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How Parents Can Help Their Selectively Mute Children Become ‘Brave Talkers’

On “Nightline,” ABC’s Juju Chang profiled child psychologist Dr. Steven Kurtz and a program he developed at the Child Mind Institute for kids suffering from “selective mutism” — an extreme anxiety disorder often combined with social phobia.

On "Nightline," ABC’s Juju Chang profiled child psychologist Dr. Steven Kurtz and a program he developed at the Child Mind Institute for kids suffering from “selective mutism” — an extreme anxiety disorder often combined with social phobia.

While the week-long “boot camp” helps these quiet children overcome their anxieties, Kurtz said part of the therapy session is also to re-train parents to ignore their protective instincts to spare their child a painful silence.

Kurtz recommended these tips for parents with selectively mute children, but said this advice could help any parent improve communication with their child.

1. DO wait five seconds before you repeat a question, ask a different question or try to rescue.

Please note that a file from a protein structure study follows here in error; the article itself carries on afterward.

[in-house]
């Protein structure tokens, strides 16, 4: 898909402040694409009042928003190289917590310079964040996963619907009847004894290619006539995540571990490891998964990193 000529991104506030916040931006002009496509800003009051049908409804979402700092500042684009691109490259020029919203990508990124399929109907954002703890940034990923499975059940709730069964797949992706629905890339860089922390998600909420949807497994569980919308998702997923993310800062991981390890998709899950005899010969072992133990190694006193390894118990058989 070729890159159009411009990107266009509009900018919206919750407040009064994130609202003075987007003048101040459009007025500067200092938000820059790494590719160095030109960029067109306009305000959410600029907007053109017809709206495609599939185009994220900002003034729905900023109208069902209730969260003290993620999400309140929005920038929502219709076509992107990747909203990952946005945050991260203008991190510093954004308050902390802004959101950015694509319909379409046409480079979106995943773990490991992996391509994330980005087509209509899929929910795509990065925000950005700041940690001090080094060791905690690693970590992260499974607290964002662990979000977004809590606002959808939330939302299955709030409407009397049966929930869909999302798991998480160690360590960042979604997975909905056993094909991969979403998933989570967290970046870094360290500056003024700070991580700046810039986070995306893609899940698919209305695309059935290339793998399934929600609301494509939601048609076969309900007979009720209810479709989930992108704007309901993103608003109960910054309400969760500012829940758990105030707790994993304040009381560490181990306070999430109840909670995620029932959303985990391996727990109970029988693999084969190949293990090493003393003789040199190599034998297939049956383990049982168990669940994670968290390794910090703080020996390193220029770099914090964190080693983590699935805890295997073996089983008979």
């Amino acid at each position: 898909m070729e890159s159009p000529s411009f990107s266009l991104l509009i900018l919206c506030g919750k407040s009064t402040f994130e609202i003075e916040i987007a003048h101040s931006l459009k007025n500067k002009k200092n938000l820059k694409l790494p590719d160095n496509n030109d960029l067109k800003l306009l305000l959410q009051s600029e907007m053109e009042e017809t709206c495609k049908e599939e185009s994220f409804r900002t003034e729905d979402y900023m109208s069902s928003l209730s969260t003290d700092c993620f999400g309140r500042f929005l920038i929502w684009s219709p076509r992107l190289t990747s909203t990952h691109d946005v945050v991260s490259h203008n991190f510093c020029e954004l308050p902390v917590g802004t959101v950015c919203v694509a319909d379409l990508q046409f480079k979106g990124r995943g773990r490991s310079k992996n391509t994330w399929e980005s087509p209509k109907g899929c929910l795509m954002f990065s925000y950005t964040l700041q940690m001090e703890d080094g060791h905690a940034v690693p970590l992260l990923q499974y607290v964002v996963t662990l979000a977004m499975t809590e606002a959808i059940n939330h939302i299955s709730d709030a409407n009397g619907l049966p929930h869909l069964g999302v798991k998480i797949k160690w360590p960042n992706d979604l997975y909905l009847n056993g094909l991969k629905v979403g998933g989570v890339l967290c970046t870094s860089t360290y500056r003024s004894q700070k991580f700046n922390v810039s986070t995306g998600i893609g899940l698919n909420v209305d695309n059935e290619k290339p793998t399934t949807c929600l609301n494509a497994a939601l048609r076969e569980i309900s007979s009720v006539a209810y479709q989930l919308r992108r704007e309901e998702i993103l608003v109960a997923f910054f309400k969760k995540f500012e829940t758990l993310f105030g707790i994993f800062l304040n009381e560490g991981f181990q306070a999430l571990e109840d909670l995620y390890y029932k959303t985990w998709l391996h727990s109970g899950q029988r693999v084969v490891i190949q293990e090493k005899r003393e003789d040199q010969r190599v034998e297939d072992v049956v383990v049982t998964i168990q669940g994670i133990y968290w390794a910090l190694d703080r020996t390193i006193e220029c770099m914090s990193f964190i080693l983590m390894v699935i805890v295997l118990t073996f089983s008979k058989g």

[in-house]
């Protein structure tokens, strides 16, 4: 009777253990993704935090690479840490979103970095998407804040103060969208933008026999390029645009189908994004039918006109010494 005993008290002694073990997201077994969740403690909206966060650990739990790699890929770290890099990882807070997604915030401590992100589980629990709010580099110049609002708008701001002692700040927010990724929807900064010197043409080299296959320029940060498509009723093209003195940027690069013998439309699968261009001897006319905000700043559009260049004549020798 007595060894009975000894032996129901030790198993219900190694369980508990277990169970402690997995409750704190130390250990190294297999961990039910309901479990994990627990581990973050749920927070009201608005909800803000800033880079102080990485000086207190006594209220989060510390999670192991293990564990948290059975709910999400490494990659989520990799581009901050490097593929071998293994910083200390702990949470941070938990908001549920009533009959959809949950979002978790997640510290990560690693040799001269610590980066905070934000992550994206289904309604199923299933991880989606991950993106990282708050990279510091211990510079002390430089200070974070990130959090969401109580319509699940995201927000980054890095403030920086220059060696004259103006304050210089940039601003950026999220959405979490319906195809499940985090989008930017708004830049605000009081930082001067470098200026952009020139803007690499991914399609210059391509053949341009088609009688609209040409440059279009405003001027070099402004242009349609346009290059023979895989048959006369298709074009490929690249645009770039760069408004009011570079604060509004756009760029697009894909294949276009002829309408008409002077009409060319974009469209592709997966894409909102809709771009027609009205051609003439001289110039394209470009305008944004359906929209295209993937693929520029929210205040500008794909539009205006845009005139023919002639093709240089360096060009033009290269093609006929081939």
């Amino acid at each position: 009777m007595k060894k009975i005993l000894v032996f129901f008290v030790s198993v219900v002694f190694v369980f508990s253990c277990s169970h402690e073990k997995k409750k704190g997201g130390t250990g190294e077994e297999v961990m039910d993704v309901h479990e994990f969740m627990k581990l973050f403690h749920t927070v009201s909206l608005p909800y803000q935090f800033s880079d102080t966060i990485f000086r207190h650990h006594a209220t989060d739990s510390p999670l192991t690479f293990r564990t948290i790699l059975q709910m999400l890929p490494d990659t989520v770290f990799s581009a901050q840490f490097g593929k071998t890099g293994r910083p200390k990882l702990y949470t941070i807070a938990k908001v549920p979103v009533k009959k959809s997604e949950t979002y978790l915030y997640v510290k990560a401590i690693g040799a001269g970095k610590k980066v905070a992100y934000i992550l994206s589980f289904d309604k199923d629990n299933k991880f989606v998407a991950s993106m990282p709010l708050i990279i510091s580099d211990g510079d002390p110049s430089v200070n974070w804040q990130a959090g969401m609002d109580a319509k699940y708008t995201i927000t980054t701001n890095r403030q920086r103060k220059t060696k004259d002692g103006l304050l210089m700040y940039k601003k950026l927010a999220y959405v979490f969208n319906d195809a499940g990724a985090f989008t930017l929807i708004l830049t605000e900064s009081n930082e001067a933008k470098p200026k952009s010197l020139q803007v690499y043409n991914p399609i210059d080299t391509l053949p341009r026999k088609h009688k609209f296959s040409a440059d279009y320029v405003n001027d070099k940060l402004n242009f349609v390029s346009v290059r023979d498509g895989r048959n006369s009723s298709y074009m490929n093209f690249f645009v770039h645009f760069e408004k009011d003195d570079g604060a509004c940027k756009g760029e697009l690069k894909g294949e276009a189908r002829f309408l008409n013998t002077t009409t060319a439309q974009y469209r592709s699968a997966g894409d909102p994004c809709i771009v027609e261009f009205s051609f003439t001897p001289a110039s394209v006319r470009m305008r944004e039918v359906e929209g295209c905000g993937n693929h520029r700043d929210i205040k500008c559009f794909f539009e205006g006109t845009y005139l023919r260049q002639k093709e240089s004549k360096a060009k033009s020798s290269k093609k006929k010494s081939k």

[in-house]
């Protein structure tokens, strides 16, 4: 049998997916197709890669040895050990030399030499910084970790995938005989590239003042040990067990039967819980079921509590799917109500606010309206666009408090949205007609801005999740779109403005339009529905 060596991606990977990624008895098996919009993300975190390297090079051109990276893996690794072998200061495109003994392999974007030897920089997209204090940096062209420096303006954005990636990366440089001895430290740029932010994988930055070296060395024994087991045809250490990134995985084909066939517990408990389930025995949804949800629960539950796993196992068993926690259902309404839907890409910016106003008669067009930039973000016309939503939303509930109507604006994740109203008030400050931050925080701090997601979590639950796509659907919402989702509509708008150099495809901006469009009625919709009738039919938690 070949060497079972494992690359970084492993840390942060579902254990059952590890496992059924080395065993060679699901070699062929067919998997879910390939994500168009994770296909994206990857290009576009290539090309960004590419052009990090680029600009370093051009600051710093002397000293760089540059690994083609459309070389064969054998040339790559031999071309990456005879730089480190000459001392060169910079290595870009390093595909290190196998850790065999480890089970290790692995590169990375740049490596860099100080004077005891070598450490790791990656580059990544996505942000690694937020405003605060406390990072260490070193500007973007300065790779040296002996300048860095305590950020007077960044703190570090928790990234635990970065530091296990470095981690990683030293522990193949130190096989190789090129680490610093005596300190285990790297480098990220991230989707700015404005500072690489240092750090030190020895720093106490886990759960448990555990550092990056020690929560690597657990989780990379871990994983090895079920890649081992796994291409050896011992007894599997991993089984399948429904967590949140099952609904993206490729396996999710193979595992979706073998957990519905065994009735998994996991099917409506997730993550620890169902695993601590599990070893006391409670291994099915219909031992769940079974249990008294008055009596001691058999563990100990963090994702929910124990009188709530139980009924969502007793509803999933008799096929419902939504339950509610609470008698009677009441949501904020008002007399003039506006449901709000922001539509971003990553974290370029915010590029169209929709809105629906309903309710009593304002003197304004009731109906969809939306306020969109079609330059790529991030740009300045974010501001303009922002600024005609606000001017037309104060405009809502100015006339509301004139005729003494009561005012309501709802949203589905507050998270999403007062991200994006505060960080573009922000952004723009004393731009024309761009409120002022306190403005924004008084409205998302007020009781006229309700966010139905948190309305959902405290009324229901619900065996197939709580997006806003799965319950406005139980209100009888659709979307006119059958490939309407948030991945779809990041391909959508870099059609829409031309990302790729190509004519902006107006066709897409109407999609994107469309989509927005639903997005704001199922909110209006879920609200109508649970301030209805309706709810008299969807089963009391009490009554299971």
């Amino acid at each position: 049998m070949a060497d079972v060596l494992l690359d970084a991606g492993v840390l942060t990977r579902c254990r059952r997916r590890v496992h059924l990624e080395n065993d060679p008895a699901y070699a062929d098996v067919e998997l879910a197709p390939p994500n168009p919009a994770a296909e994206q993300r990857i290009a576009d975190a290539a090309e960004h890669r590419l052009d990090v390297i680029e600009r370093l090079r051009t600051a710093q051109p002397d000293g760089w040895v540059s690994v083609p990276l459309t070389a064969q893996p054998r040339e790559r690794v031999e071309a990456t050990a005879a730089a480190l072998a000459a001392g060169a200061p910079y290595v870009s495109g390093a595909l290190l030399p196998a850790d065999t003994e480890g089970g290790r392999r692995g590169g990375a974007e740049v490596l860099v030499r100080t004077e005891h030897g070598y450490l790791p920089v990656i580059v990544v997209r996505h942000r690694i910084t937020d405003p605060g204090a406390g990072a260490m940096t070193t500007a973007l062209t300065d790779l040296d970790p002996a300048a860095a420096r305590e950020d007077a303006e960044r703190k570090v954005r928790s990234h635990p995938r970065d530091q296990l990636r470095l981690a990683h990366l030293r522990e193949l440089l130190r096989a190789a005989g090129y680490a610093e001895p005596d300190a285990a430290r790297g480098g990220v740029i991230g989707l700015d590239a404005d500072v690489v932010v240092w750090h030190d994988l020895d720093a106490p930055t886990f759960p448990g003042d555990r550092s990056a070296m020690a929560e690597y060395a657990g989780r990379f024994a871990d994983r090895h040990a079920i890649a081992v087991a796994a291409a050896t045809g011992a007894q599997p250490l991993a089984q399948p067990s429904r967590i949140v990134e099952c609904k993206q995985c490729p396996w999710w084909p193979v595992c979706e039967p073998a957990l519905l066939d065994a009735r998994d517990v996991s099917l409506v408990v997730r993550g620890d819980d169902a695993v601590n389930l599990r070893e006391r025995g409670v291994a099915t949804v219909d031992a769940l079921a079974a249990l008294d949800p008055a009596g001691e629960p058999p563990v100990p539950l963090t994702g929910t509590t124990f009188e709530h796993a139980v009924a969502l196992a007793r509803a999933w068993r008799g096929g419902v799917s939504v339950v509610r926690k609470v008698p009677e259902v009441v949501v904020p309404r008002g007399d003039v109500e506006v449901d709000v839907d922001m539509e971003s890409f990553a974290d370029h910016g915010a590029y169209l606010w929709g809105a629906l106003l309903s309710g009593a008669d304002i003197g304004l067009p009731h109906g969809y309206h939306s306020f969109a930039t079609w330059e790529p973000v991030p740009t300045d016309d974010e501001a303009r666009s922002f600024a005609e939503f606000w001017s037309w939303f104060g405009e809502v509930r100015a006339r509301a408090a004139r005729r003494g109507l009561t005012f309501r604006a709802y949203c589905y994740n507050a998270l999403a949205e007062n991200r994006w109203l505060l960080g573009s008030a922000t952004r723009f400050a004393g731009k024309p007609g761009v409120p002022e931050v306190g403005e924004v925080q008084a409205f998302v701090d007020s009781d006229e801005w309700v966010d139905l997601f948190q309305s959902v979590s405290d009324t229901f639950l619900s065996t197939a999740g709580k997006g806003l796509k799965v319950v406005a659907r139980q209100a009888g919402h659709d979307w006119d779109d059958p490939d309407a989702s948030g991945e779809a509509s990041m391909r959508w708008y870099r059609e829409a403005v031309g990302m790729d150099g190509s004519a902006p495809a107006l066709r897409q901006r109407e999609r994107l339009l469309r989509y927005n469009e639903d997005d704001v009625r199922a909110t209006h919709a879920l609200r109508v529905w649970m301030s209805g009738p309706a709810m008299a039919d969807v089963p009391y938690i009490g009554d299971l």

"The five seconds allows the child to discover experientially that anxiety doesn’t kill you,” Kurtz said. "They need to learn from experience, not from somebody telling them, that it’s just a false alarm. The five seconds allows them to experience it, with– and finding out experientially that they don’t die, and that they’re not going to be rescued prematurely."

2. DO give “labeled” praise for brave talking.

"It doesn’t scare kids to have a positive focus on their coping," Kurtz said.

As an example, Kurtz said if you were to ask your child if it is sunny or cloudy outside and they respond correctly, praise them for that particular response.

"'Good participating! It is cloudy. Thank you for sharing that…' and I've just done a labeled praise for [his or her] brave talking," Kurtz said.

3. DO validate or affirm what they say when they are speaking.

"That way you get into, I know, that you know, that I know, that you know that you talk," Kurtz said.

4. DO NOT ask yes or no questions.

"You ask yes/no questions, people quickly learn to nod, or point, or gesture," Kurtz said. "When you simply change from yes/no questions to what we call a force-choice question: 'Do you want a cup or a cone,' or an open-ended question: 'What flavor do you want?' that you increase the chance of a child verbally responding four or five fold."

Resources:

Get more tips on the Child Mind Institute’s website for selective mutism HERE.

Find more information about the "Brave Buddies" program on their website HERE.